In Montana, GOP Congressman Greg Gianforte and Democratic Lt. Gov. Mike Cooney won their respective primaries and face off in the fall in the state’s gubernatorial contest. Term-limited Gov. Steve Bullock easily won his Senate primary and take on Sen. Steve Daines, R-Mont.

In New Mexico, Yvette Harrell bested Claire Chase in the GOP NM-2 primary, and she’ll face Rep. Xochitl Torres Small, D-N.M., in November.

And also in New Mexico, EMILY’s List-backed Teresa Leger Fernandez defeated former CIA officer Valerie Plame and others to win the Dem nomination to the NM-3 House seat being vacated by Rep. Ben Ray Lujan, who’s running for the Senate.

Finally, in the presidential contest, Joe Biden now stands at 1,940 pledged delegates, according to NBC News’ count — just short of the 1,991 needed to clinch the Democratic nomination.

Biden will likely reach and surpass that magic number after next week’s primaries.

Tweet of the day

Ad watch from Ben Kamisar

Today’s ad watch is a tale of two messages. Footage of law enforcement clearing out what appeared to be a peaceful protest in Lafayette Park ahead of the president’s brief visit to St. John’s Church echoed across the country Monday night as Democrats repudiated the move as an abuse of power.

Priorities USA wasted little time amplifying the visual, releasing an ad Tuesday splicing together news footage from the clash with video from Trump’s speech, adding in criticism of Trump from veterans and clergy members.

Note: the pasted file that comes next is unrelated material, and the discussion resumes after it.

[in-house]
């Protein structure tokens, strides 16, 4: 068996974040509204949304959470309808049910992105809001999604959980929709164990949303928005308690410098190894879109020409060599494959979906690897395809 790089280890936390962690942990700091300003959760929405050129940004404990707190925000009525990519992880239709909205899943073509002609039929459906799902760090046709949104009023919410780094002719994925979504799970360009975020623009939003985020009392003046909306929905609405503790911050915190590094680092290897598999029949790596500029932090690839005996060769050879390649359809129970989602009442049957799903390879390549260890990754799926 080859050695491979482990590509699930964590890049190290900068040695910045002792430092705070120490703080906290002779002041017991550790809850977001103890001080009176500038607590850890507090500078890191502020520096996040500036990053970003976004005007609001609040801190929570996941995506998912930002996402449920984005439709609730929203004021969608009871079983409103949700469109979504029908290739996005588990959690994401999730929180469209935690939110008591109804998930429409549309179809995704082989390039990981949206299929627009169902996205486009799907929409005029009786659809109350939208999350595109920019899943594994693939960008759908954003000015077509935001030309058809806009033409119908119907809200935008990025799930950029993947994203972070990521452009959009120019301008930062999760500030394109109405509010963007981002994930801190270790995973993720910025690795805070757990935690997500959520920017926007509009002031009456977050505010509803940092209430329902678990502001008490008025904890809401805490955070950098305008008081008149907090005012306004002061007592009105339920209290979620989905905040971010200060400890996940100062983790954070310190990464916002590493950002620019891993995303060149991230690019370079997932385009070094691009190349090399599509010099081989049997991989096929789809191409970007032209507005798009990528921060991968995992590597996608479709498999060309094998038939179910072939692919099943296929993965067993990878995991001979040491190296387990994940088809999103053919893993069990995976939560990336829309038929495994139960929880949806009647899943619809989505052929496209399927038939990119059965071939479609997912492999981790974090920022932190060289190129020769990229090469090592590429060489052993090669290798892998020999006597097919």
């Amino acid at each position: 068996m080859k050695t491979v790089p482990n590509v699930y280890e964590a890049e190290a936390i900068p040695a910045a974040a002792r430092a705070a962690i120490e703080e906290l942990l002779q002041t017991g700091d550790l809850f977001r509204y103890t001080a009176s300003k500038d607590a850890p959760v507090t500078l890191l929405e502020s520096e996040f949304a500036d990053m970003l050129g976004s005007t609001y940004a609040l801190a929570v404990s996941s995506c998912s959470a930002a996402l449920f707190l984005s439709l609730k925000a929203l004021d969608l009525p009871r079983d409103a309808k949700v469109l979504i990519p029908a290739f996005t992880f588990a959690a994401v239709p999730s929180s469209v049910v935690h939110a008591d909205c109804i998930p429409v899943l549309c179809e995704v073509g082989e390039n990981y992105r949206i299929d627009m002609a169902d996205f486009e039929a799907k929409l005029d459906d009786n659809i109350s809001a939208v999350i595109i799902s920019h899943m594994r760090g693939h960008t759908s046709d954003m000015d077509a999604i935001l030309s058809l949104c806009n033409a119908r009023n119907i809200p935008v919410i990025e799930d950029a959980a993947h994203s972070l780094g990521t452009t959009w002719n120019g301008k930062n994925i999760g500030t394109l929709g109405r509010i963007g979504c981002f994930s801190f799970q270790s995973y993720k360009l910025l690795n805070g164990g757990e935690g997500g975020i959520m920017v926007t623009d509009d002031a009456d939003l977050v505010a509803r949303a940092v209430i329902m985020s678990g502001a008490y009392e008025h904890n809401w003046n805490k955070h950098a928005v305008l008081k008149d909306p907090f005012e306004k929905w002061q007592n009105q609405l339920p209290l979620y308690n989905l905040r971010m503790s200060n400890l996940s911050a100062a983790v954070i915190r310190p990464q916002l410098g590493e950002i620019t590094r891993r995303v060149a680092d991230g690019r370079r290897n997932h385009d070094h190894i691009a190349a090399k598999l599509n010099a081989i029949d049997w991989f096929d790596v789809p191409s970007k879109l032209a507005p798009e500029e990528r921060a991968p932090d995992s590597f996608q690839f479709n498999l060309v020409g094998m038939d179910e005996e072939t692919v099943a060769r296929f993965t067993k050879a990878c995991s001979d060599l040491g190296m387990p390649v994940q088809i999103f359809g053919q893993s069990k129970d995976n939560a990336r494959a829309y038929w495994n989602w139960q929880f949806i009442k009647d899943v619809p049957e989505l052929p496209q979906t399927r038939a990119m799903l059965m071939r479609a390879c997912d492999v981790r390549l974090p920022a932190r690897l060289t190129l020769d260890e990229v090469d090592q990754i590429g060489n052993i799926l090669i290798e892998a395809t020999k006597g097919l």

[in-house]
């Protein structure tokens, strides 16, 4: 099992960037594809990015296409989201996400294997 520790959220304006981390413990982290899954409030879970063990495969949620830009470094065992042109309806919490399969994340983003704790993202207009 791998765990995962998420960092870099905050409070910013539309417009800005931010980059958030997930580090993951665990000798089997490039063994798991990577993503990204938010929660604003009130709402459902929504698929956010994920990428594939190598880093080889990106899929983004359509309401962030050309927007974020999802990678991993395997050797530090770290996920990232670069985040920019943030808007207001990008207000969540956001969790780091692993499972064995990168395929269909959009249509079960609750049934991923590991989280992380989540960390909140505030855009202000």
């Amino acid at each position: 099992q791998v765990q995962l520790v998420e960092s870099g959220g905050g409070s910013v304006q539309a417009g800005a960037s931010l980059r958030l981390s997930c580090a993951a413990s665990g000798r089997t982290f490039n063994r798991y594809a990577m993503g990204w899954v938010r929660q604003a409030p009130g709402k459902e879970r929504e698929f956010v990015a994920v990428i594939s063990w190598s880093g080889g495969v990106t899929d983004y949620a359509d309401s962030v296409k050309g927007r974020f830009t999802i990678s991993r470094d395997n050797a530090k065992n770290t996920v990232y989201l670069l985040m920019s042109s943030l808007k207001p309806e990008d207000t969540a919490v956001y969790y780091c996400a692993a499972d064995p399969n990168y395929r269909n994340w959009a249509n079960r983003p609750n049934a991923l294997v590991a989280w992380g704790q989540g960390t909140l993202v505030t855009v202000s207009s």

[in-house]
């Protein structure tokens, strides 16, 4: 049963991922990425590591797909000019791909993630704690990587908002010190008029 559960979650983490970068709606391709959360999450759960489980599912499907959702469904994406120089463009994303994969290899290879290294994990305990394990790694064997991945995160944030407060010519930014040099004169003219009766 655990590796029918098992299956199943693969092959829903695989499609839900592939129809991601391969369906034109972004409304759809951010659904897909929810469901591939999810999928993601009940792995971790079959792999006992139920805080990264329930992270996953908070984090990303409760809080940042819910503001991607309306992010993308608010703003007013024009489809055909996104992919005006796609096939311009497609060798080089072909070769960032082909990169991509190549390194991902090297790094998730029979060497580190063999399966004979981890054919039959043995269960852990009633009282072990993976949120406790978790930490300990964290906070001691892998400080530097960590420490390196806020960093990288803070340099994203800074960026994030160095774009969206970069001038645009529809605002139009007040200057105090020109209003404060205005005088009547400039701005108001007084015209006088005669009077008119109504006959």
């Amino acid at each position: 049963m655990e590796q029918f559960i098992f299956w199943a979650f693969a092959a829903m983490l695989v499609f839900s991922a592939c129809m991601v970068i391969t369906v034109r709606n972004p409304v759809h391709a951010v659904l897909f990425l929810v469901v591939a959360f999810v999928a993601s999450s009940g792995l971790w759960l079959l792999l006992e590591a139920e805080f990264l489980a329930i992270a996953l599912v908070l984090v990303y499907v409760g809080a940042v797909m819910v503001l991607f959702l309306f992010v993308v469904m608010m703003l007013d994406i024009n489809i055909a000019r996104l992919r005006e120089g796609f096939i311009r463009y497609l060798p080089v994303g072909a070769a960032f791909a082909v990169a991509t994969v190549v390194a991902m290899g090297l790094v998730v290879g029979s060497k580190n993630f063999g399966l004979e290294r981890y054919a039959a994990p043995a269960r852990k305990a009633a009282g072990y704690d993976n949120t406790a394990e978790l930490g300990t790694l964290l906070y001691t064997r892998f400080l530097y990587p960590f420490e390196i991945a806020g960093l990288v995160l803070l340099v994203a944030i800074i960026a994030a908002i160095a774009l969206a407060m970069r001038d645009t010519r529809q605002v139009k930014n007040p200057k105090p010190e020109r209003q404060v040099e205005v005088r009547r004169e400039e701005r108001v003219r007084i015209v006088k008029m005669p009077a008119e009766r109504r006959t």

Compare that to the White House’s take on the trip to the church, which had been set on fire just days ago. It released a 30-second video of Trump’s visit in the wee hours of Tuesday morning, one filled with triumphant music and without any of the ugly visuals that precipitated the trip.

The Lid: Change is gonna come

Don’t miss the pod from yesterday, when we noted a surprising new data point in attitudes about racial inequality.

ICYMI: What else is happening in the world

Rod Rosenstein testifies today in the Senate probe of the FBI’s 2016 investigation of President Trump’s campaign.

Rep. Eliot Engel’s hot mic comments have him in hot water amid a tough primary challenge.

Defense Secretary Mark Esper told NBC News that he had “no idea” that Trump and the officials he led with him, including Esper, were heading for St. John’s church during his Monday night photo-op.

Trump says he’s officially pulling the nomination piece of the RNC out of Charlotte. (One alternative may be Nashville.)